“I’ve never met an animal I didn’t like, and I can’t say the same thing about people,” – Doris Day who worked for animal welfare and rights before it was widely recognised.
It is reported that Doris Day has died at the age of 97. She is known for her films, being a wonderful animal lover and her charity the Doris Day Animal Foundation (‘foundation’). She lived with cats and dogs throughout her life. She died at her home in Carmel Valley in California. Interestingly, her foundation requested, ‘no funeral or memorial service and no grave marker’.
She was in excellent physical health but contracted pneumonia which appears to have killed her. She was a well loved individual by millions of fans. Her films are still popular and uplifting. She was one of Hollywood’s biggest stars of the 1950s and 60s. She had a very clean cut image but she makes it clear that she was acting! Although I’m sure she was a very good person. She was unfortunate in marriage.
She was known for dozens of film appearances. Perhaps her best-known film was Calamity Jane. She celebrated her 97th Birthday on April 3, 2019. She gave an interview to the Hollywood Reporter in which she said that Calamity Jane was one of her favourite films to work on.
She mentioned that she still got many love letters from fans some as young as eight-years-of-age. They said that her films made them happy and that a common thread ran through her films from feedback from fans was that they were uplifting.
Doris Day Animal Foundation
Doris Day set up her foundation in 1978 with the objective, “to help animals and the people who love them”. With respect to her foundation, she thought that her initiative, World Spayed Day, was the most important. It was instigated in 1995 when the euthanasia rate in overcrowded shelters was extremely high at 14 to 17 million dogs and cats annually. The event grew to global proportions resulting in an estimated 1.5 million animals being spayed and neutered in the first 15 years.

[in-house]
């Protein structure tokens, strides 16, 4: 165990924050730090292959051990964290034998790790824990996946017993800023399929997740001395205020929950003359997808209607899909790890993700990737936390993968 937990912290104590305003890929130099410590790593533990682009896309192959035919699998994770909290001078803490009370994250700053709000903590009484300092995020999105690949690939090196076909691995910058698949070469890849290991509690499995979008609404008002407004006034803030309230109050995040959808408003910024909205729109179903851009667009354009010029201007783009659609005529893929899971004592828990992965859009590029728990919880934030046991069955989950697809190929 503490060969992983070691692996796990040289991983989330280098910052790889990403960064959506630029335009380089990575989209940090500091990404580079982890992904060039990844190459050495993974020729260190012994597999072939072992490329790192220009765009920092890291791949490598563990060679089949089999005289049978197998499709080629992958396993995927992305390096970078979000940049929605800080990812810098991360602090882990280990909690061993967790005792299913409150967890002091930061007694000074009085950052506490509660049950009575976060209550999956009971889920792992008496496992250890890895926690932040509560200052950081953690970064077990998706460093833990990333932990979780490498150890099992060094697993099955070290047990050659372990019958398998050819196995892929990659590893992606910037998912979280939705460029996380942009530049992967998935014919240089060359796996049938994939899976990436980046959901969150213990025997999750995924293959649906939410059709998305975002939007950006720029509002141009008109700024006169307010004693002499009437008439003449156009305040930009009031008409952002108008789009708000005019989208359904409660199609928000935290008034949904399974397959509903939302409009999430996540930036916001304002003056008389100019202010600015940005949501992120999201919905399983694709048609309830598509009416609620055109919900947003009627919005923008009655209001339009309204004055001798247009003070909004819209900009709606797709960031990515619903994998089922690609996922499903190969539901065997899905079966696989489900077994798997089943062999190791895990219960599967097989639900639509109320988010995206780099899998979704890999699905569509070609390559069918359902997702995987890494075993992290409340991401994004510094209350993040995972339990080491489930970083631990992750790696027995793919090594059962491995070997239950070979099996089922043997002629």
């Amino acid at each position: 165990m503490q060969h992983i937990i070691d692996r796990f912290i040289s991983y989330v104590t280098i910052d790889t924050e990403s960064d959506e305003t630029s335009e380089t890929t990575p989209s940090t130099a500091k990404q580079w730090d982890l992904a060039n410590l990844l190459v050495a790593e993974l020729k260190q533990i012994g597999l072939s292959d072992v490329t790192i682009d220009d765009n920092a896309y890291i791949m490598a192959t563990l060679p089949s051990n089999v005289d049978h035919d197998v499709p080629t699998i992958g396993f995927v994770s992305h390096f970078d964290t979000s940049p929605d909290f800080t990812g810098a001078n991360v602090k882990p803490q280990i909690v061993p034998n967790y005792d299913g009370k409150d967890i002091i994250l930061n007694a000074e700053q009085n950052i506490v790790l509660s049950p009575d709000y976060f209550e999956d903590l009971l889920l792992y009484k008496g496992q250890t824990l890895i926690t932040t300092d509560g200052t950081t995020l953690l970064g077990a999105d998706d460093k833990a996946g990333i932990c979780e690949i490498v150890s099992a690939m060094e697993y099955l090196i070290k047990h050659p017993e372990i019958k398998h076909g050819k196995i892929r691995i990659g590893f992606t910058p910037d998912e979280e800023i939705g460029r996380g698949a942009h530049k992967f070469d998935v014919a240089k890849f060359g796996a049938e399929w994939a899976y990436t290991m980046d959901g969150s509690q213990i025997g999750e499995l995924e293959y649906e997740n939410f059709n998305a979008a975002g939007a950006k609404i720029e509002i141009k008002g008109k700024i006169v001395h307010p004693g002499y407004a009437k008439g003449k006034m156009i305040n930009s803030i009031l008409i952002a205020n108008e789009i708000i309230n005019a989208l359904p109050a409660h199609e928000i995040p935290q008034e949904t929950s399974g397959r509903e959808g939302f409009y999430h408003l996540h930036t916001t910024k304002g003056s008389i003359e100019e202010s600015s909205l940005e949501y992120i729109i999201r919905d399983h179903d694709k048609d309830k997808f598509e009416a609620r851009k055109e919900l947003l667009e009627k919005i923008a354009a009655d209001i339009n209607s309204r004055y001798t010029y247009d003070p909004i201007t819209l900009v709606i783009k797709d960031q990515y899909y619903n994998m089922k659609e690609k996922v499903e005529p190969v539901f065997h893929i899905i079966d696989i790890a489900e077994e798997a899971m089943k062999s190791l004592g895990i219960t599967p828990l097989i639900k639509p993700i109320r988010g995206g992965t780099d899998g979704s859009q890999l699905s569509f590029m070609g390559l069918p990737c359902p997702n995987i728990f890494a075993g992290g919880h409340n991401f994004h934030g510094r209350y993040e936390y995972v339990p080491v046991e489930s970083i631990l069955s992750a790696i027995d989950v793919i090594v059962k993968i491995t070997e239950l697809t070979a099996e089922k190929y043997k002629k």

Day’s foundation provides annual grants for Spay Day. Her foundation’s website states that between 2008 and 2018 it granted to the Humane Society of the United States $760,000 to spay or neuter animals in need during World Spay Day. Almost 15,000 cats, dogs and rabbits were sterilised in 39 states and the District of Columbia.
In memory of her son, Terry Melcher and to “honour the professionals at the UC Davis School of Veterinary Medicine”, the foundation awards scholarships “to students pursuing education in veterinary shelter medicine and helping disadvantaged pet populations”.
These are just two examples of the work carried out by the Doris Day Animal Foundation. She was a great lady. I wonder whether she considered her work with her foundation more important than work as an actress. I feel pretty confident that she did. The world will miss her.
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